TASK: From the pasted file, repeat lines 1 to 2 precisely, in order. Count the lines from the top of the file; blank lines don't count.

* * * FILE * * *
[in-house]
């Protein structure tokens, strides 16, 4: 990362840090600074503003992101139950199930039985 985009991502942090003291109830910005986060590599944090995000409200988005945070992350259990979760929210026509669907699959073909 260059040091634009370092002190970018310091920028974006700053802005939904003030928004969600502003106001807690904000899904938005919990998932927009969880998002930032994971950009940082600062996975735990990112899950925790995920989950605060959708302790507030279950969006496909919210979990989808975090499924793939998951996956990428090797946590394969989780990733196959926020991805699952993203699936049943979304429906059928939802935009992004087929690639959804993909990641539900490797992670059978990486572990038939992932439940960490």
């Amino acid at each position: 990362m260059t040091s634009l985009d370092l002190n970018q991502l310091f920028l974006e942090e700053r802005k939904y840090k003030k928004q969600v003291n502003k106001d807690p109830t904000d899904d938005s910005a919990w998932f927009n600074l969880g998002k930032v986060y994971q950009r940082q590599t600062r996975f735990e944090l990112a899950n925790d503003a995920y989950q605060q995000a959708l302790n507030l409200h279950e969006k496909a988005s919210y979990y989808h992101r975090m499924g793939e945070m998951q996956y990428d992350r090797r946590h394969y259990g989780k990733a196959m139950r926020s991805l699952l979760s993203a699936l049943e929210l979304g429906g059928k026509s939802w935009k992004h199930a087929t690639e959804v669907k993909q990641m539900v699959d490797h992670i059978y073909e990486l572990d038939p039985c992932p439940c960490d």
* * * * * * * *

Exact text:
[in-house]
């Protein structure tokens, strides 16, 4: 990362840090600074503003992101139950199930039985 985009991502942090003291109830910005986060590599944090995000409200988005945070992350259990979760929210026509669907699959073909 260059040091634009370092002190970018310091920028974006700053802005939904003030928004969600502003106001807690904000899904938005919990998932927009969880998002930032994971950009940082600062996975735990990112899950925790995920989950605060959708302790507030279950969006496909919210979990989808975090499924793939998951996956990428090797946590394969989780990733196959926020991805699952993203699936049943979304429906059928939802935009992004087929690639959804993909990641539900490797992670059978990486572990038939992932439940960490």